In anticipation of spring weather, Students Against Destructive Decisions staged a safe driving day to stress road safety and provide information designed to assist students in making good decisions.
Groups such as the North Central Highway Network, Lehigh Valley Health Network, Valley Youth House and the Center for Humanistic Change were on hand to meet with students in the library.
The event could not have been scheduled at a better time.
Connor Hart has always had a heart of gold and now he has a crown to go with it. Last Thursday, he won the title Mr. Northwestern 2018 as friends and family cheered him on.
“My parents [were] super excited to see the show and my sister [visited from college] to see it,” said Hart, before the show. “The practices required a lot of time but it was worth it!”
Drew White was selected first runner up and Phil Dangello was chosen as the second runner up.
After being named students of the year by the Leukemia and Lymphoma Society, Northwestern Lehigh seniors Madison Hoffman and Benjamin Fry, along with Alya Wezza from Parkland, raised more than $11,000 for the organization.
“There were 26 students and 17 teams and together we managed to raise $239,000,” Fry said. “Each of my team members had the goal of raising $5,000 that will help cancer patients and, their families, and fund research.”
Fry said dedication was essential.
Northwestern Lehigh Middle School auditorium was packed and all eyes were fixed on the time capsule buried 25 years ago.
The artifacts, carefully placed in the time capsule, stirred the collective imagination and represented what the school valued when it first opened its doors in 1992.
The school’s first principal, Dr. James Warfel, that had the capsule placed in the cornerstone of the building, knowing one day it would be exhumed.
When Northwestern students first found out “High School Musical” would be produced in early March, they could barely contain their enthusiasm.
“I was thrilled and even more thrilled to get the role of Sharpay Evans, because she has always been my favorite,” Meghan McGorry said. “I think it’s incredible the amount of people that came out for the show.
“When Bill [Mutimer] first announced the show, we were a little bit nervous about how we were going to get all the guys involved. But it’s amazing to see them all come together.”
Jessica Parker has earned a second place for her recitation of three separate poems at the annual Poetry Out Loud competition Jan. 18. As in the past, the regional contest was held at the Allentown Art Museum.
Dressed in a black dressed patterned with embroidered flowers, Parker seemed to embody the themes of the three poems she memorized for her recitation.
These included Lord Byron’s “She Walks in Beauty,” and two newer works, one by Ellen Bass about a butterfly, and another by Liz Waldner about a moth.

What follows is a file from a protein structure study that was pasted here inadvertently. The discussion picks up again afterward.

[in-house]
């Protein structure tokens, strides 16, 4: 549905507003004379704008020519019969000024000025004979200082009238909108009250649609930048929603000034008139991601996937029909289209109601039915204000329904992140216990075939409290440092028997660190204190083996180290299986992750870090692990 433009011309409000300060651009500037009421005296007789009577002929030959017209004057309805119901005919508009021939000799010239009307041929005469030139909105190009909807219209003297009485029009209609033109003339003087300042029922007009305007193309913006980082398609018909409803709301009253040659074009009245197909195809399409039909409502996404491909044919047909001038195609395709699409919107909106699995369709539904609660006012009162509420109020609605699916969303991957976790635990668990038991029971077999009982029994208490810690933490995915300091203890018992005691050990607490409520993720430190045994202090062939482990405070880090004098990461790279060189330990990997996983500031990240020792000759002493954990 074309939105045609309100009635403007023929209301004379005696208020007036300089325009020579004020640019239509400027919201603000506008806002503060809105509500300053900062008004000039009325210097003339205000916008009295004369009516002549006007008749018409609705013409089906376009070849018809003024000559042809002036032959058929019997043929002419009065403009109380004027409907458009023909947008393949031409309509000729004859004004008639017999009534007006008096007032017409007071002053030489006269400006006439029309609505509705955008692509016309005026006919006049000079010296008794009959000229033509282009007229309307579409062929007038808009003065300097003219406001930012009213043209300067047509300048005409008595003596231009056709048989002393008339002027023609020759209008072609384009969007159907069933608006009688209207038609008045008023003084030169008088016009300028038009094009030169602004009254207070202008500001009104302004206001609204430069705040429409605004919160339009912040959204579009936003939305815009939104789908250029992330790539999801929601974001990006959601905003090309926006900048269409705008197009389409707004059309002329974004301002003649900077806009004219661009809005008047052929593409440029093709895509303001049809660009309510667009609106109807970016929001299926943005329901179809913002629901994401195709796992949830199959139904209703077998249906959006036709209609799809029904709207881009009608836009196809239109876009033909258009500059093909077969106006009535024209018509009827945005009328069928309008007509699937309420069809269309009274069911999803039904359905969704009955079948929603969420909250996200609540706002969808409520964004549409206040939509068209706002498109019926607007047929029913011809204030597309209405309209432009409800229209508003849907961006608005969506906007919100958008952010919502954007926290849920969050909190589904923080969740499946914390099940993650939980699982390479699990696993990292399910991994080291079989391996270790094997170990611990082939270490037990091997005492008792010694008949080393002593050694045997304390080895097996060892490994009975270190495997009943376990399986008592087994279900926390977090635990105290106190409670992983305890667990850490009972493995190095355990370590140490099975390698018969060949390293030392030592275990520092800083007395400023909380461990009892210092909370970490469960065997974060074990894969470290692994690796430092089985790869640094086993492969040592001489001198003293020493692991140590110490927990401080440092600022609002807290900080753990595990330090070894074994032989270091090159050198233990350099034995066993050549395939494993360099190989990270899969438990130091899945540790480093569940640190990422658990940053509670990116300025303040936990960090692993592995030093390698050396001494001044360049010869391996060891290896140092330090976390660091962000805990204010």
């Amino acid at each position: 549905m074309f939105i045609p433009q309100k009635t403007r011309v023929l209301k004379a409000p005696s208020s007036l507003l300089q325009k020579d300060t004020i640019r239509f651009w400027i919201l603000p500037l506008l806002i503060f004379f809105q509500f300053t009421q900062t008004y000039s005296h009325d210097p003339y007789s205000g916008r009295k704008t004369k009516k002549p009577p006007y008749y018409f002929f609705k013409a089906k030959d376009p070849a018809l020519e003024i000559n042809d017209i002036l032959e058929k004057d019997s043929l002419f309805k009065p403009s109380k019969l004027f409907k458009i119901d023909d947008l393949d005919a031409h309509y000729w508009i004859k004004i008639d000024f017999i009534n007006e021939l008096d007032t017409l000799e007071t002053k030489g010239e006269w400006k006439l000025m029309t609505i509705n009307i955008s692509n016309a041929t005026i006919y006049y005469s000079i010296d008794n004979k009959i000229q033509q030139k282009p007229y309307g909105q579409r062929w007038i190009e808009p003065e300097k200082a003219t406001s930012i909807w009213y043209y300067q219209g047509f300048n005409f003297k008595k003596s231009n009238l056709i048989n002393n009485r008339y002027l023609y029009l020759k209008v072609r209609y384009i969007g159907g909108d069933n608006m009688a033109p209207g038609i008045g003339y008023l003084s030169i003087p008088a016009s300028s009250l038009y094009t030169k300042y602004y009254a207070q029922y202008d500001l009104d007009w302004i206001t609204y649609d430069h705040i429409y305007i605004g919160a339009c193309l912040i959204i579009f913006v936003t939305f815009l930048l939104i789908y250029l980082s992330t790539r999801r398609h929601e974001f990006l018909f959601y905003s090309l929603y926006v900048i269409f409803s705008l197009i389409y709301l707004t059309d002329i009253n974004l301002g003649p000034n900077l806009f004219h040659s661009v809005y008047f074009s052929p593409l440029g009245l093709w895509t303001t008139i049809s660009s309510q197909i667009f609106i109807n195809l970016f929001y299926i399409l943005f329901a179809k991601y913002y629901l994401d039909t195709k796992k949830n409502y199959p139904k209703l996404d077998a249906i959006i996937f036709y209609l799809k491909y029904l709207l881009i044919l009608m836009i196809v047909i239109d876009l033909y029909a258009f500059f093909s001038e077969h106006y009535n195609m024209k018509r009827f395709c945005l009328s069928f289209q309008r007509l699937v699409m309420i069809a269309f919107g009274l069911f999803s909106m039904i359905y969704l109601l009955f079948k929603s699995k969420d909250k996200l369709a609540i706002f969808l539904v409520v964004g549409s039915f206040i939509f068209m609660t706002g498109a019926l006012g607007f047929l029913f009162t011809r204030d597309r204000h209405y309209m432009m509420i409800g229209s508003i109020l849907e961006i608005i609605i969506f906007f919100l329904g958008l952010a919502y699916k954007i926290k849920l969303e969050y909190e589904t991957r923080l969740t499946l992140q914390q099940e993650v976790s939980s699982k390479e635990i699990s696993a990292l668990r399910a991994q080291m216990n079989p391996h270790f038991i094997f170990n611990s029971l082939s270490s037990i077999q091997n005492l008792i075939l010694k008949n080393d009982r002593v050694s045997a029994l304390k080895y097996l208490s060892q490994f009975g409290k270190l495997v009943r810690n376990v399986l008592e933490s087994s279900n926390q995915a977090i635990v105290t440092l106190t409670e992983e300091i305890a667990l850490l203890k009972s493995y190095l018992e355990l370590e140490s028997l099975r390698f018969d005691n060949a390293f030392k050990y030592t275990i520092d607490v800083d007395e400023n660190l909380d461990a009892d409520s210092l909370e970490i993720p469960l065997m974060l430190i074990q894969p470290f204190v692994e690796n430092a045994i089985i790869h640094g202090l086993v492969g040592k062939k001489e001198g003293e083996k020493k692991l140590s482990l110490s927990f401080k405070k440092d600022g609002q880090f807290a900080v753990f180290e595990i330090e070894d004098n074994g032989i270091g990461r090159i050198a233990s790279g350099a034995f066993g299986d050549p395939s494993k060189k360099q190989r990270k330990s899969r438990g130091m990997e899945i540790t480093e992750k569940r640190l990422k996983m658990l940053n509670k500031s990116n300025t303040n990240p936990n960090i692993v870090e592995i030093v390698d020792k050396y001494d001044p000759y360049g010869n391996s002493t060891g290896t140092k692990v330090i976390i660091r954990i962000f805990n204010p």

The harvest is in but the work is not over, not for Joe Greff, a Staten Island native, and his wife, Vickie, owners of Blue Mountain Vineyards, New Tripoli.
Greff explained that Nouveau wines (bottled the same year as harvested) are “bottled very young with little barrel aging,” resulting in “light, fruity and semi-dry to dry red wines.”
By all accounts, the Lehigh Valley is Pennsylvania’s fastest growing wine region and no one knows that more than Greff.
He and his wife started the winery 31 years ago with five acres.
With memories of warmer days dancing in their heads, the high school band boosters celebrated individual members and the overall season on one of the coldest days of the new year.
Members of the band and their families recently attended the banquet at Olde Homestead Golf Club, New Tripoli.
After brunch, band director James Lykins acknowledged those who contributed to the band’s success.
He thanked the band boosters,
“It’s our vision to extend this down to the younger grades,” Lykins said.
Carol Fella, assistant band director, also expressed her thanks.
Santa may have left town but the week between Christmas and New Year’s Eve is a perfect time to enjoy family and friends surrounded by the nostalgic and symbolic items that mean so much.
No one knows that better than Gene and Marianne Allen of Kempton, who have been collecting Christmas memorabilia for decades.
“I have a couple of things from my grandmother and a few things from my parents,” he said. “The rest I collected.
“I still have one more box to put up,” he laughed, vowing to get to it even though it was Dec. 23, 2017.
When the Northwestern Lehigh Scholastic Scrimmage team competed at PBS on Channel 39, it was an unforgettable experience.
“We did pretty well this year, better than last year,” said senior Trevor Spaide, who appeared on the show along Patrick Maurer, Mason Sechler and Adriana Walp.
The team naturally felt some pressure.
“It was nerve-racking to be on TV, so I just tried to pretend that I wasn’t,” Spaide said.
“The team made it to round two,” adviser Beth Johnson said.
Northwestern faced Allentown Central Catholic.